Compassion Fatigue

Caring too much can hurt. When caregivers focus on others without practicing self-care, destructive behaviors can surface. Apathy, isolation, bottled up emotions and substance abuse have a long list of symptoms associated with the secondary traumatic stress disorder now labeled: Compassion Fatigue

Normal symptoms present in an individual with compassion fatigue include:  

  • Excessive blaming
  • Bottled up emotions
  • Isolation from others
  • Receives unusual amount of complaints from others
  • Voices excessive complaints about administrative functions
  • Substance abuse used to mask feelings
  • Compulsive behaviors such as overspending, overeating, gambling, sexual addictions                              
  • Poor self-care (i.e., hygiene, appearance)
  • Legal problems, indebtedness
  • Reoccurrence of nightmares and flashbacks to traumatic event
  • Chronic physical ailments such as gastrointestinal problems and recurrent colds
  • Apathy, sad, no longer finds activities pleasurable
  • Difficulty concentrating
  • Mentally and physically tired
  • Preoccupied 
  • In denial about problems    

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Compassion fatigue test: 1=very true; 2=somewhat true; 3=rarely true

  1. When people get upset, I try to smooth things out.
  2. I am able to listen to other’s problems without trying to “fix” them and/or take away their pain.
  3. My self-worth is determined by how others perceive me.
  4. When I am exposed to conflict, I feel it is my fault.
  5. I feel guilty when others are disappointed by my actions.
  6. When I make a mistake, I tend to be extremely critical of myself. I have difficulty forgiving myself.
  7. I usually know how I want other people to treat me.
  8. I tell people how I prefer to be treated.
  9. My achievements define my self-worth.
  10. I feel anxious in most situations involving confrontation.
  11. In relationships, it is easier for me to “give” than to “receive”.
  12. I can be so focused on someone I am helping that I lose sight of my own perceptions, interests and desires.
  13. It is hard for me to express sadness.
  14. To make mistakes means that I am weak.
  15. It is best to not “rock the boat” or “make waves.”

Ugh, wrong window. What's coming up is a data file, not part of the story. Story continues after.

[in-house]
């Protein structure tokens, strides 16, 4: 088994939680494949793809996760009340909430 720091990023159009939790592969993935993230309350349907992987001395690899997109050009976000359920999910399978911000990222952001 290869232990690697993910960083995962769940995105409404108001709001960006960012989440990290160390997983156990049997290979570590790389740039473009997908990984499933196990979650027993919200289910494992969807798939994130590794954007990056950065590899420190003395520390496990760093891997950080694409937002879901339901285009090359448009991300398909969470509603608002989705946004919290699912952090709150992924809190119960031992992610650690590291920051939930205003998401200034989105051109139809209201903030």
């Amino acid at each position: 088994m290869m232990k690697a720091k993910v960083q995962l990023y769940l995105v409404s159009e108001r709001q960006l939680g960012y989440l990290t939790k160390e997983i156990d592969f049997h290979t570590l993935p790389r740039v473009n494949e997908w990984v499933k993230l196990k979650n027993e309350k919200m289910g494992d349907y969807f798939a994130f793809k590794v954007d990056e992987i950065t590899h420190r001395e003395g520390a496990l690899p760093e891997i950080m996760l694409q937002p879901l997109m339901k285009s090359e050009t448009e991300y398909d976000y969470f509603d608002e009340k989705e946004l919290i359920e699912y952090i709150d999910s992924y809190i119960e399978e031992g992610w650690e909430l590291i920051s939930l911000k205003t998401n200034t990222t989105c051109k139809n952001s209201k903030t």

16. It is important to put people at ease.
  17. It is best not to need others.
  18. If I cannot solve a problem, I feel like a failure.
  19. I often feel “used up” at the end of the day.
  20. I take work home frequently.
  21. I can ask for help but only if the situation is serious.
  22. I am willing to sacrifice my needs in order to please others.
  23. When faced with uncertainty, I feel that things will get totally out of control.
  24. I am uncomfortable when others do not see me as being strong and self-sufficient.
  25. In intimate relationships, I am drawn to people who are needy or need me.
  26. I have difficulty expressing my differing opinion in the face of an opposing viewpoint.
  27. When I say “no,” I feel guilty.
  28. When others distance from me, I feel anxious.
  29. When listening to someone’s problems, I am more aware of their feelings than I am of my own feelings.
  30. I find it difficult to stand up for myself and express my feelings when someone treats me in an insensitive manner.
  31. I feel anxious when I am not busy.
  32. I believe that expressing resentments is wrong.
  33. I am more comfortable giving than receiving.
  34. I become anxious when I think I’ve disappointed someone.
  35. Work dominates much of my life.
  36. I seem to be working harder and accomplishing less.
  37. I feel most worthwhile and alive in crisis situations.
  38. I have difficulty saying “no” and setting limits.
  39. My interests and values reflect what others expect of me rather than my own interests and values.
  40. People rely on me for support.

*If you find that you responded with a 1 (Very True) to more than 15 of these items, it’s definitely time to take a close and careful look at self-care issues.

Phone: (972) 584-9880
2785 Rockbrook Dr #305
Lewisville, TX 75067
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